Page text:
A growing body of evidence suggests that vaccination and natural immunity lead to particularly robust protection against the virus variants, for those who have postponed being vaccinated because they have already been infected with the coronavirus.
Hybrid immunity is a natural immunity from infection combined with vaccine immunity and it appears to be more protective than just infection or vaccination.
Why Should People Still Be Vaccinated Who Have Covid?
“The immunity of people who have previously been infected really increases dramatically if they get at least one dose of vaccine,” said Shane Crotty, a professor of immunology at California’s La Jolla Institute of Immunology.
Fikadu Tafesse, an Oregon University of Health and Science associate professor for molecular microbiology and immunology agreed. Tafesse investigations have found vaccination leading to increased levels of antibody neutralization in people previously infected with variant forms of coronavirus.
Although Covid-19 gives a certain amount of immunity in a previous case, the amount of protection may change, leaving some individuals vulnerable to reinfection.
According to Deepta Bhattacharya, a professor of immunology at the University of Arizona, an antibody level is really variable after recovery from infection, and those on the lower part of the spectrum could be more susceptible to reinfection.
Researchers at the Rockefeller University, New York, examined how different types of immunity protect themselves against possible variants in a study posted on the preprint server BioRxiv. (Not peer-reviewed studies on preprint servers.)
They have designed a modified coronavirus spike protein version with 20 naturally occurring mutations to test the effectiveness of anti coronavirus antibodies.
These altered spike proteins have been tested for antibodies in lab dishes of individuals who have recovered from Covid-19, vaccinated persons, and hybrid immunity. Spike proteins have been able to escape the two first group antibodies but not hybrid immunity antibodies.
In a second study, the risk of reinfection was reduced more than doubled by researchers at the Centers for Disease Control and Prevention who had previously been infected, as opposed to natural infections alone.
Crotty says that the immunological advantage is partly due to what is called memory B cells, immune cells which shake off antibodies that combat the virus. The immune advantage of hybrid immunity.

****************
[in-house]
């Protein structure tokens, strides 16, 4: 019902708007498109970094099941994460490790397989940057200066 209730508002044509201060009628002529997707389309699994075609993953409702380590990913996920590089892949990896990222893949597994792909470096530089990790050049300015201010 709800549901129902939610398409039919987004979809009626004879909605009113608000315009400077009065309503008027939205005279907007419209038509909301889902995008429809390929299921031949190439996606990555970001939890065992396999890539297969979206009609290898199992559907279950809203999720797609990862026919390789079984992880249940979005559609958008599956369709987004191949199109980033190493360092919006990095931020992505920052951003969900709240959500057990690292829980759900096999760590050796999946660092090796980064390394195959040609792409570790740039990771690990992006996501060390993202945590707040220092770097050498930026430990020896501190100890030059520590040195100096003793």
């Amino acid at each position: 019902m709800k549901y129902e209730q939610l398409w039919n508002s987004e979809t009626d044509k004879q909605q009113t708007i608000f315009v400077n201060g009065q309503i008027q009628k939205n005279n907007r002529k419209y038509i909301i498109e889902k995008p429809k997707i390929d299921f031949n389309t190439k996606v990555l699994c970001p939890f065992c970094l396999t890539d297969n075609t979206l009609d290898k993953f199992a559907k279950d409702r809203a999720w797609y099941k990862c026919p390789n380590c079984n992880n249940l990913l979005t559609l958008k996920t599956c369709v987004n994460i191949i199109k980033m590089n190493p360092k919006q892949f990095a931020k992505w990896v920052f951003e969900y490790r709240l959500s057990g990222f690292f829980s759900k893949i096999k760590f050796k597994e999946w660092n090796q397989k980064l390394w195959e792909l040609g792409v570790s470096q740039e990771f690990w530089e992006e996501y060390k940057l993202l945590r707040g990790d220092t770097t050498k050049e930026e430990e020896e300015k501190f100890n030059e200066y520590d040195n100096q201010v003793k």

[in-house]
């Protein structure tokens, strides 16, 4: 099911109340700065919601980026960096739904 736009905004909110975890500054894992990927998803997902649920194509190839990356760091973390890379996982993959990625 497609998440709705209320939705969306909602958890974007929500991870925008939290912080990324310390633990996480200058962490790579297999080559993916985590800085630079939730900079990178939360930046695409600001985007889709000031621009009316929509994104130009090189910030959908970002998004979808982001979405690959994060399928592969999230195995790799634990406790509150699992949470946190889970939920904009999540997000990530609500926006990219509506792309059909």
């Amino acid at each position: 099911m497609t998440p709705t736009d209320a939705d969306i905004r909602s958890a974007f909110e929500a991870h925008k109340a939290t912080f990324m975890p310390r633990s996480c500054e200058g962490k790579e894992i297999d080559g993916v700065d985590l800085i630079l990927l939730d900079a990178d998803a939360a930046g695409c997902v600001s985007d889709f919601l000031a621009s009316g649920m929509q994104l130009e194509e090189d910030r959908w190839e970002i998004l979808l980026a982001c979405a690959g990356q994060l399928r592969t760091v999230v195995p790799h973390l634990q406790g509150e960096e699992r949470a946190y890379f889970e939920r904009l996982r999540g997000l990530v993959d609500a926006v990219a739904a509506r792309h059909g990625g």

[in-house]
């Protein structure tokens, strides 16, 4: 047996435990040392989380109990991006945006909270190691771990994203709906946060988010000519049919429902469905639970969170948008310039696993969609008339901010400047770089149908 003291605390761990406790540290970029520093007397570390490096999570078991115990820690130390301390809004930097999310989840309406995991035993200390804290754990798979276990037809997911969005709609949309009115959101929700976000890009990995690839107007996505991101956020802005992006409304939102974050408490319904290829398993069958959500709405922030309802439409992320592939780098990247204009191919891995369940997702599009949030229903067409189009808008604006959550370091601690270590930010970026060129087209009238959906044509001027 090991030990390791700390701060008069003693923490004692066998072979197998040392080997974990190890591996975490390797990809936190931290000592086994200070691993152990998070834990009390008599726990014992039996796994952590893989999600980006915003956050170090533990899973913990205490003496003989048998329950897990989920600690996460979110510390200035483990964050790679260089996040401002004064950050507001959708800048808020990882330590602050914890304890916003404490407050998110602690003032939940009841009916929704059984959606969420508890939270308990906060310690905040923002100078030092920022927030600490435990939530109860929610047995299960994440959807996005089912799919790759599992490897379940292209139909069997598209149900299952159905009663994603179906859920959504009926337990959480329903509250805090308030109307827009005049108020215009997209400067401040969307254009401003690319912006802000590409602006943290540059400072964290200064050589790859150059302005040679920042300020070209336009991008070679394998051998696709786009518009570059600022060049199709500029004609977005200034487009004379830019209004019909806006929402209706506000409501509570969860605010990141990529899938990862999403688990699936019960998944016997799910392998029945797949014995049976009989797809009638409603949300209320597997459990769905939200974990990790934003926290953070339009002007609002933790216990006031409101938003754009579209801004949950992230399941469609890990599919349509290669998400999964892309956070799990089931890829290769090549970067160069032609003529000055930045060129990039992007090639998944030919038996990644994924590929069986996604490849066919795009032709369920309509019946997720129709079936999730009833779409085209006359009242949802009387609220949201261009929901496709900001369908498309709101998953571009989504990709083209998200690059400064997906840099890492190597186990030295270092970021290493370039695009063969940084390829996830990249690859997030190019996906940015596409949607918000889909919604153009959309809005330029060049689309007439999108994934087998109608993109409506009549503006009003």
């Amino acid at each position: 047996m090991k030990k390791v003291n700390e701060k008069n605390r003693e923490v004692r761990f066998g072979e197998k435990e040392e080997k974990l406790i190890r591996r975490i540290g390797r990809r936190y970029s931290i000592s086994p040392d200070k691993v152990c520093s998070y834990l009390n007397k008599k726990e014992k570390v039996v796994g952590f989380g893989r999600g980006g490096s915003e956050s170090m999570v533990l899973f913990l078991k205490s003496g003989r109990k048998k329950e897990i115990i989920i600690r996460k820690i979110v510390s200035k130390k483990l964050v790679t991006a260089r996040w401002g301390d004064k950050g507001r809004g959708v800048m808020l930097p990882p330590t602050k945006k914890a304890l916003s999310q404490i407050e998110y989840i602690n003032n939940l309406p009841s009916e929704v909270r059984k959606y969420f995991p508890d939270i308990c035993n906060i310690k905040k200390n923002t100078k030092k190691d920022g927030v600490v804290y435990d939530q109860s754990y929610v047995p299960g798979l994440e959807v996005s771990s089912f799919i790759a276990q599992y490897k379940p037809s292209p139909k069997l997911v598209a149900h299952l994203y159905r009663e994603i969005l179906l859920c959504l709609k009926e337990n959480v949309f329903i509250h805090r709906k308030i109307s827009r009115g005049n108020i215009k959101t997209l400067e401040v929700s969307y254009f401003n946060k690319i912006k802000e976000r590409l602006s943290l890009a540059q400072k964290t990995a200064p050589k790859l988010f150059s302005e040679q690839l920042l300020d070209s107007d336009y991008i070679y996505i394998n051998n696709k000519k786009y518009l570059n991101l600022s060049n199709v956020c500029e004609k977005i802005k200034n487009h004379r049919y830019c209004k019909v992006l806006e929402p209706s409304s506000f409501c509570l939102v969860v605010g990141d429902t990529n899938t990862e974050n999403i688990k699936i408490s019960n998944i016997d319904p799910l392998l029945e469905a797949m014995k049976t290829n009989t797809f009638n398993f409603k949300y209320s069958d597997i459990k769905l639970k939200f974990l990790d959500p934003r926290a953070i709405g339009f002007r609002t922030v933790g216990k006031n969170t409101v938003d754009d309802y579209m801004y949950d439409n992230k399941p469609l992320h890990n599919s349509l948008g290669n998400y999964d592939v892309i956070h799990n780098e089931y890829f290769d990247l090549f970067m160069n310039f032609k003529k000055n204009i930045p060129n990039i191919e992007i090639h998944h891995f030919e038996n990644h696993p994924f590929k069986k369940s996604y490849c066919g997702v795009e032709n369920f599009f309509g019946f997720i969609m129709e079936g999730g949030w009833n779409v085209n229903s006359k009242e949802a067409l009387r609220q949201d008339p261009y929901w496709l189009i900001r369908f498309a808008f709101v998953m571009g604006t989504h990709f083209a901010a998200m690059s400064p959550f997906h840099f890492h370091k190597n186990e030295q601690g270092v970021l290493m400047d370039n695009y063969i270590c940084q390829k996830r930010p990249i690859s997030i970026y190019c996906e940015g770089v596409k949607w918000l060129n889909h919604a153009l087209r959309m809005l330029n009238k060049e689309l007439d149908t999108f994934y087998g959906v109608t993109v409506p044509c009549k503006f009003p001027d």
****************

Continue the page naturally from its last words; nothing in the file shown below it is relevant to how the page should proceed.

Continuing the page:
“Memory B cells are essentially the lights that switch off anticorps plants,” said Crotty. “It’s possible for memory B cells to activate and make more antibodies when the virus passes over your first line of defense, which is circulating antibodies.
These cells are trained, after they have been exposed to a threat, to produce anticorps for specific threats [like coronavirus]. But memory B cells are not just anticorps that work in previous infections; they constantly tinker with the formula to produce anticorps that can target virus variants that may not exist yet.
The memory B cells are able to generate antibodies in both the vaccine-induced immunity and natural infection. However, research has found that the B memory cell levels in persons with hybrid immunity are on average higher than those with natural infections or vaccination alone.
In people with hybrid immunity, this could contribute to a broader range of antibodies. This recognition may go beyond the variants of the Covid-19 virus: According to a study published in June by Science journal, antibodies from hybrid immunity can also identify the original 2003 SARS virus.
The results hope Crotty that a coronavirus vaccine is possible in the future.
“You could really have a vaccine that could recognize a number of coronaviruses that are current and future, and not simply a daydream,” he said. “It’s really possible to support data.”